Competition & Markets Authority
CMA to investigate NVIDIA’s takeover of Arm
The CMA is inviting interested third parties to provide initial views on the anticipated acquisition of Arm by NVIDIA.
This is an early opportunity for interested third parties to comment on the impact that the takeover could have on competition in the UK, in advance of the Competition and Market Authority’s (CMA) formal investigation starting later this year.
US-based chip designer and producer NVIDIA Corporation (NVIDIA) plans to purchase the Intellectual Property Group business of UK-based Arm Limited (Arm) in a deal worth $40 billion. Arm develops and licenses intellectual property (IP) and software tools for chip designs. The products and services supplied by the companies support a wide range of applications used by businesses and consumers across the UK, including desktop computers and mobile devices, game consoles and vehicle computer systems.
The CMA will look at the deal’s possible effect on competition in the UK. The CMA is likely to consider whether, following the takeover, Arm has an incentive to withdraw, raise prices or reduce the quality of its IP licensing services to NVIDIA’s rivals.
Andrea Coscelli, chief executive of the CMA, yesterday said:
“The chip technology industry is worth billions and critical to many of the products that we use most in our everyday lives. We will work closely with other competition authorities around the world to carefully consider the impact of the deal and ensure that it doesn’t ultimately result in consumers facing more expensive or lower quality products.”
The CMA’s remit, by law, is to assess the potential impact of a merger on competition. It cannot consider other potential effects that a merger might have, for example on employment or industrial strategy. Any national security concerns would be a matter for the UK Government, which can issue a public interest intervention notice, if appropriate.
The CMA is now inviting views on the impact of the deal on competition to assist with its ongoing assessment of the merger. Further opportunities to submit views will be provided once the CMA begins its formal Phase 1 investigation in due course.
Information relating to the CMA’s investigation is available on the NVIDIA/Arm merger inquiry case page.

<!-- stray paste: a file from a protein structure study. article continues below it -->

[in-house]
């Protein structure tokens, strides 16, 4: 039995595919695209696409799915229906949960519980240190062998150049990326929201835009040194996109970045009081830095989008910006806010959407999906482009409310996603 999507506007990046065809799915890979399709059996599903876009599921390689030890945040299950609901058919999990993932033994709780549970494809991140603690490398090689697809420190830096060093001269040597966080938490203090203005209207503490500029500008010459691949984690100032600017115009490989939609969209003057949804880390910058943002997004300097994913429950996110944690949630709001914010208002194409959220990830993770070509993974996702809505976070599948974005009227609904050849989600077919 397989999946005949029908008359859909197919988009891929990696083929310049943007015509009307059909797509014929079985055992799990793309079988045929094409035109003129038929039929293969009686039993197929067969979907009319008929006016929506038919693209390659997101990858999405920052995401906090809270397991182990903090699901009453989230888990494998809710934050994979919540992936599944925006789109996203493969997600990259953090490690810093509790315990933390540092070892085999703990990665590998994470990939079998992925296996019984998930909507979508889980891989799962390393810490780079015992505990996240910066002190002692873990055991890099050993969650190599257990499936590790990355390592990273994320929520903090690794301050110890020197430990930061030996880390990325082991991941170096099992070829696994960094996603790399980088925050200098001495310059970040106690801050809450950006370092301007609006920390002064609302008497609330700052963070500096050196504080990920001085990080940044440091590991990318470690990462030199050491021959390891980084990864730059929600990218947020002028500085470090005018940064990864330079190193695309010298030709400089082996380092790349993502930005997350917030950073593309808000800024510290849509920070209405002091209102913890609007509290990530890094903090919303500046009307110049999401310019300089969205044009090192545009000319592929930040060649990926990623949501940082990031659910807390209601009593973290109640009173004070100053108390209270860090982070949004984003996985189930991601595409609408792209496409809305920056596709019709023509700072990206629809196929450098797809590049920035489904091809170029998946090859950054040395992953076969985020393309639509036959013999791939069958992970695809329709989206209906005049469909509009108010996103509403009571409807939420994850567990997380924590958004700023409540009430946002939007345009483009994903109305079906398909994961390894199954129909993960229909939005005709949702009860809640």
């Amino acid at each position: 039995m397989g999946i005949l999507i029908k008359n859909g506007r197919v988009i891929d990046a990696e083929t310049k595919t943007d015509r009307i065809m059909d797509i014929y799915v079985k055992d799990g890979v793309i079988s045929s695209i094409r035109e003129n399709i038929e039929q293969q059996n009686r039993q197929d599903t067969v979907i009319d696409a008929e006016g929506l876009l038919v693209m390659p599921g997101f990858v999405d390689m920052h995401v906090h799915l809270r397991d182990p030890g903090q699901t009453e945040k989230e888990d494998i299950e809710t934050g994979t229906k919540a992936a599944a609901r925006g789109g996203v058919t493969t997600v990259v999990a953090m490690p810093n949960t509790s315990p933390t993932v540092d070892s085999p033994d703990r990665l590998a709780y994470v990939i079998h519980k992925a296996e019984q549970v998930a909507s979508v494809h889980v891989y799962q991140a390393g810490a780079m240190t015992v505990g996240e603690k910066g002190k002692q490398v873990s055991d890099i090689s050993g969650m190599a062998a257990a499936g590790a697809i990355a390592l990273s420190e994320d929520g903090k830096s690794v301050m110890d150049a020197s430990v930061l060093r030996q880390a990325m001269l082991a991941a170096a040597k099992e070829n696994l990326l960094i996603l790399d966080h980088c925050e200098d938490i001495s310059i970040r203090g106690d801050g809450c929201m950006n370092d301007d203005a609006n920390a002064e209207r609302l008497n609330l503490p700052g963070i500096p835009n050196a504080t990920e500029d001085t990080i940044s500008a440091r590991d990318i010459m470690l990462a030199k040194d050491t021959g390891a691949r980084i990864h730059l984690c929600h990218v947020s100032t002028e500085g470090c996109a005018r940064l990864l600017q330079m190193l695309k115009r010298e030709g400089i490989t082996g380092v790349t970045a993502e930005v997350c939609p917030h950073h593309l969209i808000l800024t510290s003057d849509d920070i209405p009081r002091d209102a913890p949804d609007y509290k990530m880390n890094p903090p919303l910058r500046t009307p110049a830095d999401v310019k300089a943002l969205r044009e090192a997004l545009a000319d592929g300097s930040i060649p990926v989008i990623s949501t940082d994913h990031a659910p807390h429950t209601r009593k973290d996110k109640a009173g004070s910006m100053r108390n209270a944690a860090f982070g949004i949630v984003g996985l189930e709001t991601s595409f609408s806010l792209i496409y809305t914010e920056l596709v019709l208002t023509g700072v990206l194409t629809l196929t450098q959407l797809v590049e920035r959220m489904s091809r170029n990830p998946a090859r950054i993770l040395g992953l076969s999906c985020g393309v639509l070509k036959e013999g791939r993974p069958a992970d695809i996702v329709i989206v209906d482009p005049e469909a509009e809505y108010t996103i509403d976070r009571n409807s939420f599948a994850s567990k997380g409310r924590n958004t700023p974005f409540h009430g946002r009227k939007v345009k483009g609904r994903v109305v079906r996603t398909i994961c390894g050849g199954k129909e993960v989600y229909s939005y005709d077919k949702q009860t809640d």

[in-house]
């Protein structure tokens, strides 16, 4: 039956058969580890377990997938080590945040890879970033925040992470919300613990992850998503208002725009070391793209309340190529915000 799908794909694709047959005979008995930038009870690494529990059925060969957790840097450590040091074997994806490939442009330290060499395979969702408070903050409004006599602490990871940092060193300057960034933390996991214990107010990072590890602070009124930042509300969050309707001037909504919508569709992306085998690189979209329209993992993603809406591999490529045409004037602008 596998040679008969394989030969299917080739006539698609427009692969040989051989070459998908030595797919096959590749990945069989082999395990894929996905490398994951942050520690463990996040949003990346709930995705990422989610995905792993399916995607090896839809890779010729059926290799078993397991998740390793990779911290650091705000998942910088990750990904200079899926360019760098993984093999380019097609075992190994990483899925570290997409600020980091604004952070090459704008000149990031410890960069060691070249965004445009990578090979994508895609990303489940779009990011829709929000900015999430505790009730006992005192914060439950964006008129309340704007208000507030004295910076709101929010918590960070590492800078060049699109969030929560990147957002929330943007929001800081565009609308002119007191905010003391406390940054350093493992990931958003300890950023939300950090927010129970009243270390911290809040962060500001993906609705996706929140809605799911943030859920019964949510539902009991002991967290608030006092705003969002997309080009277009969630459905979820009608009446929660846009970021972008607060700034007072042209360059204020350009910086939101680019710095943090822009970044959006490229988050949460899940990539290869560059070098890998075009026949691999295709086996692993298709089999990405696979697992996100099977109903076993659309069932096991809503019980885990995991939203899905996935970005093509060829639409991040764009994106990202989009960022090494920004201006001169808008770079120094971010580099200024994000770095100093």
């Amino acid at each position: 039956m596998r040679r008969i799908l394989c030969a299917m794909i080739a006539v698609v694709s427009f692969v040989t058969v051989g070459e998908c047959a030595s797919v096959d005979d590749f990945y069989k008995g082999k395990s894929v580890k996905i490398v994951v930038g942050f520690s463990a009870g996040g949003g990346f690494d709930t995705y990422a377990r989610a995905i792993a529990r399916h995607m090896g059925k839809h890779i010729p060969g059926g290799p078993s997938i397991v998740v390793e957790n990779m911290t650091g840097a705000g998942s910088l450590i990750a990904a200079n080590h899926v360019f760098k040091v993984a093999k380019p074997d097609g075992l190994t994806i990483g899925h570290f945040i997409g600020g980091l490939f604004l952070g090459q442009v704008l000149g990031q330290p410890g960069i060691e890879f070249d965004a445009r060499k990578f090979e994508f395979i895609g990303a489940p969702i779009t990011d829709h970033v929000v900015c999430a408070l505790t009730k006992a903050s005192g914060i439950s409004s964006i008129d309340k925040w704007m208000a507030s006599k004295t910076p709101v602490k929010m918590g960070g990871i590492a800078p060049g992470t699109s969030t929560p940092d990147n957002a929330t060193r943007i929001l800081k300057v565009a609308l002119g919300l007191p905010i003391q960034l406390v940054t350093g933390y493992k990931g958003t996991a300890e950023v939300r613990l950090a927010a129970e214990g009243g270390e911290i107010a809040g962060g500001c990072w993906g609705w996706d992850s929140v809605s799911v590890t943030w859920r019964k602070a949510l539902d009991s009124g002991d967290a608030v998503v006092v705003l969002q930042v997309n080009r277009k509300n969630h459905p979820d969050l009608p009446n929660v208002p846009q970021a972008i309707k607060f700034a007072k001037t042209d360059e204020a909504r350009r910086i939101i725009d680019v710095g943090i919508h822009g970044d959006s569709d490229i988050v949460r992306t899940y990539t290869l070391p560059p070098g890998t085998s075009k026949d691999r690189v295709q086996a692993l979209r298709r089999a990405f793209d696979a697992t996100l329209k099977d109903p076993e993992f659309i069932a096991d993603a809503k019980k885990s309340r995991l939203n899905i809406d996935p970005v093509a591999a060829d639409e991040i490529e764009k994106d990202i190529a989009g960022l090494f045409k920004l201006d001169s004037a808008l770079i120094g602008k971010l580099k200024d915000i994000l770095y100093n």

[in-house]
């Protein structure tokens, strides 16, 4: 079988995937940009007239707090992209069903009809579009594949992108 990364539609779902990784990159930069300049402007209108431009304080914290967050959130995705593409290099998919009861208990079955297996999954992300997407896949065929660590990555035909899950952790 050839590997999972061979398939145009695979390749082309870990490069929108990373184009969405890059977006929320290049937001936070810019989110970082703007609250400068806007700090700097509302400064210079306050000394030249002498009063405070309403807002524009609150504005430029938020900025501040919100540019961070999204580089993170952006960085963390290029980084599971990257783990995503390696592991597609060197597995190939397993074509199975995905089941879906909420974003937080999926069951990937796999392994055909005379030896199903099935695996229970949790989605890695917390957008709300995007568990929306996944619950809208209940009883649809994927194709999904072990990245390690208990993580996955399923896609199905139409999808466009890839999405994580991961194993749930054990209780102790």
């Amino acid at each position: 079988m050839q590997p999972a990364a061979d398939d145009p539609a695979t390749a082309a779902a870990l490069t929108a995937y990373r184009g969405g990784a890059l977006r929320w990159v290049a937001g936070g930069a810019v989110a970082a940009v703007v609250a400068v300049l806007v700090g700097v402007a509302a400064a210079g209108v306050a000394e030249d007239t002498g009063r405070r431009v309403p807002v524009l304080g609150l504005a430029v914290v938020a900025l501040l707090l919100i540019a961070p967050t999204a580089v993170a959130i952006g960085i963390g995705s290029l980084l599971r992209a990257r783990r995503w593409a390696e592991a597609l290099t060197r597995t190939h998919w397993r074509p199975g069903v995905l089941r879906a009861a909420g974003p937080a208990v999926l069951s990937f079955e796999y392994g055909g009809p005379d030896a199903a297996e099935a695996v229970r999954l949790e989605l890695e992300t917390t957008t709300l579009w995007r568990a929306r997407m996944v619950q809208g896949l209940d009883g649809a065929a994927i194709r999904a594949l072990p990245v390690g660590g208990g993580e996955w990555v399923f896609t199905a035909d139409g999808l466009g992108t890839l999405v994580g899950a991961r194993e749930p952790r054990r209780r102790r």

Latest News from
Competition & Markets Authority
CMA lifts the lid on impact of algorithms20/01/2021 12:20:00
The CMA has published new research on algorithms, showing how they can reduce competition in digital markets and harm consumers if they are misused.
Metallurgy firms abandon merger during CMA investigation19/01/2021 12:20:00
The CMA no longer intends to refer the merger of TTI and Tronox to an in-depth investigation, after Tronox’s announcement to abandon the deal.
CMA breaks up motor parts merger13/01/2021 12:20:00
The CMA will require TVS Europe Distribution to sell 3G in order to protect competition in the commercial vehicle and trailer parts sector.
CMA to investigate Google’s ‘Privacy Sandbox’ browser changes08/01/2021 14:25:00
The CMA has opened an investigation into Google’s proposals to remove third party cookies and other functionalities from its Chrome browser.
Metallurgy buyout raises competition concerns05/01/2021 09:10:00
The CMA has found that Tronox’s anticipated purchase of TTI raises competition concerns in the supply of chloride slag and titanium dioxide pigment.
CMA secures affordable supply of key bipolar drug21/12/2020 10:20:00
The CMA has accepted legally binding commitments from Essential Pharma to continue supplying a key bipolar drug at an affordable price for at least 5 years.
CMA publishes final report in funerals market investigation21/12/2020 09:20:00
The CMA has published the final report on its in-depth market investigation into funeral services, confirming its remedies for the sector.
Construction suppliers fined £15m for breaking competition law18/12/2020 12:20:00
The CMA has fined 2 major suppliers to the construction industry more than £15m for illegally colluding to reduce competition and keep prices up.